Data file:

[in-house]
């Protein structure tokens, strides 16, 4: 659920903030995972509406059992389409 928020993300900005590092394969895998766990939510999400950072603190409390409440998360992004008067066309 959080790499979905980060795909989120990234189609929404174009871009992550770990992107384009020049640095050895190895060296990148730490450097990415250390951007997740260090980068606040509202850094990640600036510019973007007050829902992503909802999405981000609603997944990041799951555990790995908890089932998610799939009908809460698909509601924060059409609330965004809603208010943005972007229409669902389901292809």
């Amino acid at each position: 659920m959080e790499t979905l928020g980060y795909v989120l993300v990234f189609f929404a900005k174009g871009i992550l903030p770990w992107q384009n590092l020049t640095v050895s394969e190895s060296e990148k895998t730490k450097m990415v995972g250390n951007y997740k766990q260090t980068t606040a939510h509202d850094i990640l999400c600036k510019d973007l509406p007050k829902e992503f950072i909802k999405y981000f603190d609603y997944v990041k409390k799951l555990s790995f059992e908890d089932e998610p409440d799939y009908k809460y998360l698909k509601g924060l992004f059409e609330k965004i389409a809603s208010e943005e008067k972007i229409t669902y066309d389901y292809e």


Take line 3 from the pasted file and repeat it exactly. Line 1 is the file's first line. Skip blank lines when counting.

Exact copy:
């Amino acid at each position: 659920m959080e790499t979905l928020g980060y795909v989120l993300v990234f189609f929404a900005k174009g871009i992550l903030p770990w992107q384009n590092l020049t640095v050895s394969e190895s060296e990148k895998t730490k450097m990415v995972g250390n951007y997740k766990q260090t980068t606040a939510h509202d850094i990640l999400c600036k510019d973007l509406p007050k829902e992503f950072i909802k999405y981000f603190d609603y997944v990041k409390k799951l555990s790995f059992e908890d089932e998610p409440d799939y009908k809460y998360l698909k509601g924060l992004f059409e609330k965004i389409a809603s208010e943005e008067k972007i229409t669902y066309d389901y292809e």